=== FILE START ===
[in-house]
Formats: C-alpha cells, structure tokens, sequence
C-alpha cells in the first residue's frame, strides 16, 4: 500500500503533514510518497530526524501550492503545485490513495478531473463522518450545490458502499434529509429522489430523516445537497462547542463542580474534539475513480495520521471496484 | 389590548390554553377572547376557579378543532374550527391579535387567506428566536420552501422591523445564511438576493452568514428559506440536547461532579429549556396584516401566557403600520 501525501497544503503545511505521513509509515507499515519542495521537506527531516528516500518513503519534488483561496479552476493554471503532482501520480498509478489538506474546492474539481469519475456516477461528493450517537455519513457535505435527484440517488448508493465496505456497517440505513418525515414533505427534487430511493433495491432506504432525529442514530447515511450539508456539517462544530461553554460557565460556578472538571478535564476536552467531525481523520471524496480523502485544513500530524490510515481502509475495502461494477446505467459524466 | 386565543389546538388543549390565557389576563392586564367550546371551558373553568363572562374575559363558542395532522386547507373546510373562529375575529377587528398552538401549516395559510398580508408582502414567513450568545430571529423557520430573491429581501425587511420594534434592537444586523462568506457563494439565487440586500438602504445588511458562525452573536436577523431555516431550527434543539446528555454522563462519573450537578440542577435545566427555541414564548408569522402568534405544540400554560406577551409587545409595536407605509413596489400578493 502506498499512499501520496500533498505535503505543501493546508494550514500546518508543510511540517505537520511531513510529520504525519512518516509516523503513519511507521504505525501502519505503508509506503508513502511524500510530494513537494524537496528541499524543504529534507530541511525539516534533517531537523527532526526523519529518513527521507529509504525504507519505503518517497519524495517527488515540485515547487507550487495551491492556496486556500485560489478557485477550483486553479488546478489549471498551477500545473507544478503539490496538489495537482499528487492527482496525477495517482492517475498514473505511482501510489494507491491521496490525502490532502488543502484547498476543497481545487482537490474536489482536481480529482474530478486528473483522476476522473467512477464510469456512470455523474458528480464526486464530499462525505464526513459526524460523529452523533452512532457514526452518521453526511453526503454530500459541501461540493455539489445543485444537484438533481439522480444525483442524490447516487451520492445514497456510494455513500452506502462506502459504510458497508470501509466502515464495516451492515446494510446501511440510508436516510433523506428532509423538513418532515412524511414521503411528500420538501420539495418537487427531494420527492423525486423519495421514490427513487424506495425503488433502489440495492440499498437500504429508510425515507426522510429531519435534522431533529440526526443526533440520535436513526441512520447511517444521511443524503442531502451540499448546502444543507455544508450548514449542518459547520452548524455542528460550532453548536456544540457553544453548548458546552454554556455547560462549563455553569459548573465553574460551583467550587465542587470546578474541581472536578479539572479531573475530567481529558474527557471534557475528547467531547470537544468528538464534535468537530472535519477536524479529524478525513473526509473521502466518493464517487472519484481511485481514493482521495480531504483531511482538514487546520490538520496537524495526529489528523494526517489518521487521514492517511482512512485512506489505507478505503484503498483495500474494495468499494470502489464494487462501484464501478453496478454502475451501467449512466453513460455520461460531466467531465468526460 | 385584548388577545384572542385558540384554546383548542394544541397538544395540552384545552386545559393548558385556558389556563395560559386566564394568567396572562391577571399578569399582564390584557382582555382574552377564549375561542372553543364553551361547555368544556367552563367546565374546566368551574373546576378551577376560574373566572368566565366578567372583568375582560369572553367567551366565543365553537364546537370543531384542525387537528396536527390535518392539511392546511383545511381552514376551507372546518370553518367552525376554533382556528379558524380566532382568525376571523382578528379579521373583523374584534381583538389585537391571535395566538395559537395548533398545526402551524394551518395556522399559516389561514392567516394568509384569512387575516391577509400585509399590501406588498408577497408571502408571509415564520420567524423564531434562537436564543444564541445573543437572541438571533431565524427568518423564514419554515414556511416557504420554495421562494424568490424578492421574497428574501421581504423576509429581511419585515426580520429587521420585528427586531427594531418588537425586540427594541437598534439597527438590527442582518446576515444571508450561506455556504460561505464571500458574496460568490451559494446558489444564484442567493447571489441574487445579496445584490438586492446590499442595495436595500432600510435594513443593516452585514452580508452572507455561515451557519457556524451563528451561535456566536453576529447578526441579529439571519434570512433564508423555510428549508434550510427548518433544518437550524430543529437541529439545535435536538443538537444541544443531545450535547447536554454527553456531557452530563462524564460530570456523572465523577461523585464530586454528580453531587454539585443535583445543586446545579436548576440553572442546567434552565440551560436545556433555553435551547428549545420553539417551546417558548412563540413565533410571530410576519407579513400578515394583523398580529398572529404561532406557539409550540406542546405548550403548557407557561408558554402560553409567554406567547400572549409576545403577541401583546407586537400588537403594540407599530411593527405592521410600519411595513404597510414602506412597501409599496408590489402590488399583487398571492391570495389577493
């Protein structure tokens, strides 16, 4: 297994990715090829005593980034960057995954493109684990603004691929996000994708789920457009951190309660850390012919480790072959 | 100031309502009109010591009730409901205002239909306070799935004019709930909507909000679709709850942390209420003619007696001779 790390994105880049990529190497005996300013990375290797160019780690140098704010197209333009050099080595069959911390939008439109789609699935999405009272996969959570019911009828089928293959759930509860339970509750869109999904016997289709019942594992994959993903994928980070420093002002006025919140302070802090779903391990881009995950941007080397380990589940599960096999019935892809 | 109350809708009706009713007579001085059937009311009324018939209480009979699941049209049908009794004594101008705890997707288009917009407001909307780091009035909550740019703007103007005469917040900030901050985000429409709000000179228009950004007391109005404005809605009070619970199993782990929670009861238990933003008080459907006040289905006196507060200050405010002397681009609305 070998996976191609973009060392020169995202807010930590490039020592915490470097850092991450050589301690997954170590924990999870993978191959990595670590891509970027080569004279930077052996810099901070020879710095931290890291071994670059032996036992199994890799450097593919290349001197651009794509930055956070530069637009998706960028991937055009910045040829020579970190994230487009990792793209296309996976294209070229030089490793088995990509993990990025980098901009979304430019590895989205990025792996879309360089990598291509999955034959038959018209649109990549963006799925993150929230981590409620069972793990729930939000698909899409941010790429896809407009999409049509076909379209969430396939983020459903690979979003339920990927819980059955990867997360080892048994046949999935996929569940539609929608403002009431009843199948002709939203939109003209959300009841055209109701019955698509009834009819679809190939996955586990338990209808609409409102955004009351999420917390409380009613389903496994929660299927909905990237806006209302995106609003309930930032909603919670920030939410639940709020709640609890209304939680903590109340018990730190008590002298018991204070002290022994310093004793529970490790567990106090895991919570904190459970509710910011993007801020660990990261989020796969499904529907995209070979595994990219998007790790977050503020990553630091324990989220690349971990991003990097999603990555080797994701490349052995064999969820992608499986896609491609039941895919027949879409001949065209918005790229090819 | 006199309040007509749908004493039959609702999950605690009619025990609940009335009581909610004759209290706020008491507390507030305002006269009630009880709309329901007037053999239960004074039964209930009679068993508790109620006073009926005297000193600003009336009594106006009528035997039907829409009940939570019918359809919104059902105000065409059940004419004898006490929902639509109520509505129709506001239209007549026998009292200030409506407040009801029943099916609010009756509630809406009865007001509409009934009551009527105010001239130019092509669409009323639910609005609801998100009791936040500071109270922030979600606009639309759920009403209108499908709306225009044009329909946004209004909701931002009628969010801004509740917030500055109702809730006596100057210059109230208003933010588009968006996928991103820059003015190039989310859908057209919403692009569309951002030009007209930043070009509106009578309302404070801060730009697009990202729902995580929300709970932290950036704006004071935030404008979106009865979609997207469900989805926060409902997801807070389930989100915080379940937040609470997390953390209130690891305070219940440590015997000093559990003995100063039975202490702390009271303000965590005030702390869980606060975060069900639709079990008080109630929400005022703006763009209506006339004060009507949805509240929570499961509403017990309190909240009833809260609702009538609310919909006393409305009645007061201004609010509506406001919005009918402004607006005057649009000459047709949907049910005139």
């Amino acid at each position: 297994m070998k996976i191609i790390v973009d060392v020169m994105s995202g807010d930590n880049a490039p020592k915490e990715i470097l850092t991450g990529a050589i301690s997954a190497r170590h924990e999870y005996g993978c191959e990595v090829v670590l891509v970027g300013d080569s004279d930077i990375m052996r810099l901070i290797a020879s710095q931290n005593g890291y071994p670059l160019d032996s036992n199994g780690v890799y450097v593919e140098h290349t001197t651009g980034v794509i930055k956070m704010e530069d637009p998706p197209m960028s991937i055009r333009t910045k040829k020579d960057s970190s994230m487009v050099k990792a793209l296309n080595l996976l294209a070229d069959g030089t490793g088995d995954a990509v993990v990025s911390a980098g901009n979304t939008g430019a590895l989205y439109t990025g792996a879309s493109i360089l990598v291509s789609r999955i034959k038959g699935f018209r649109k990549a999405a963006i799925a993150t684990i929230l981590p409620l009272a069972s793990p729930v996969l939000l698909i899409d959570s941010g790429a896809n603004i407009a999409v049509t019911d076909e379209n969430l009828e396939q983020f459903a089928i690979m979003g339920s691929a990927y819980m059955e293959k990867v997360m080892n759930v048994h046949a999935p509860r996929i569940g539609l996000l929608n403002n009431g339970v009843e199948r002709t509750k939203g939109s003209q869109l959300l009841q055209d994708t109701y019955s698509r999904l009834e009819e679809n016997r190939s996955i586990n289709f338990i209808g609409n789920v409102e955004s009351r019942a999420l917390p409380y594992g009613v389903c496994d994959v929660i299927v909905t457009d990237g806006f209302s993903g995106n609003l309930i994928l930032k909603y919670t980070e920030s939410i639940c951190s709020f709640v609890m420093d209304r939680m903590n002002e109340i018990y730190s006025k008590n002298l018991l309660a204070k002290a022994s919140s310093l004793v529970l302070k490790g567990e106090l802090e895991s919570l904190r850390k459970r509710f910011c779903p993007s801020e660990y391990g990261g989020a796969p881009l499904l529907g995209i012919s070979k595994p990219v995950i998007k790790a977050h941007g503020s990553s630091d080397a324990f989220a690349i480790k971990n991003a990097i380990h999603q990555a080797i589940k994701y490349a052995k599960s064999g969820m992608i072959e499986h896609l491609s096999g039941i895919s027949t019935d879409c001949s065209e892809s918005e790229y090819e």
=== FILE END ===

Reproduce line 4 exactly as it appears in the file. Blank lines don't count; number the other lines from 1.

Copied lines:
């Protein structure tokens, strides 16, 4: 297994990715090829005593980034960057995954493109684990603004691929996000994708789920457009951190309660850390012919480790072959 | 100031309502009109010591009730409901205002239909306070799935004019709930909507909000679709709850942390209420003619007696001779 790390994105880049990529190497005996300013990375290797160019780690140098704010197209333009050099080595069959911390939008439109789609699935999405009272996969959570019911009828089928293959759930509860339970509750869109999904016997289709019942594992994959993903994928980070420093002002006025919140302070802090779903391990881009995950941007080397380990589940599960096999019935892809 | 109350809708009706009713007579001085059937009311009324018939209480009979699941049209049908009794004594101008705890997707288009917009407001909307780091009035909550740019703007103007005469917040900030901050985000429409709000000179228009950004007391109005404005809605009070619970199993782990929670009861238990933003008080459907006040289905006196507060200050405010002397681009609305 070998996976191609973009060392020169995202807010930590490039020592915490470097850092991450050589301690997954170590924990999870993978191959990595670590891509970027080569004279930077052996810099901070020879710095931290890291071994670059032996036992199994890799450097593919290349001197651009794509930055956070530069637009998706960028991937055009910045040829020579970190994230487009990792793209296309996976294209070229030089490793088995990509993990990025980098901009979304430019590895989205990025792996879309360089990598291509999955034959038959018209649109990549963006799925993150929230981590409620069972793990729930939000698909899409941010790429896809407009999409049509076909379209969430396939983020459903690979979003339920990927819980059955990867997360080892048994046949999935996929569940539609929608403002009431009843199948002709939203939109003209959300009841055209109701019955698509009834009819679809190939996955586990338990209808609409409102955004009351999420917390409380009613389903496994929660299927909905990237806006209302995106609003309930930032909603919670920030939410639940709020709640609890209304939680903590109340018990730190008590002298018991204070002290022994310093004793529970490790567990106090895991919570904190459970509710910011993007801020660990990261989020796969499904529907995209070979595994990219998007790790977050503020990553630091324990989220690349971990991003990097999603990555080797994701490349052995064999969820992608499986896609491609039941895919027949879409001949065209918005790229090819 | 006199309040007509749908004493039959609702999950605690009619025990609940009335009581909610004759209290706020008491507390507030305002006269009630009880709309329901007037053999239960004074039964209930009679068993508790109620006073009926005297000193600003009336009594106006009528035997039907829409009940939570019918359809919104059902105000065409059940004419004898006490929902639509109520509505129709506001239209007549026998009292200030409506407040009801029943099916609010009756509630809406009865007001509409009934009551009527105010001239130019092509669409009323639910609005609801998100009791936040500071109270922030979600606009639309759920009403209108499908709306225009044009329909946004209004909701931002009628969010801004509740917030500055109702809730006596100057210059109230208003933010588009968006996928991103820059003015190039989310859908057209919403692009569309951002030009007209930043070009509106009578309302404070801060730009697009990202729902995580929300709970932290950036704006004071935030404008979106009865979609997207469900989805926060409902997801807070389930989100915080379940937040609470997390953390209130690891305070219940440590015997000093559990003995100063039975202490702390009271303000965590005030702390869980606060975060069900639709079990008080109630929400005022703006763009209506006339004060009507949805509240929570499961509403017990309190909240009833809260609702009538609310919909006393409305009645007061201004609010509506406001919005009918402004607006005057649009000459047709949907049910005139």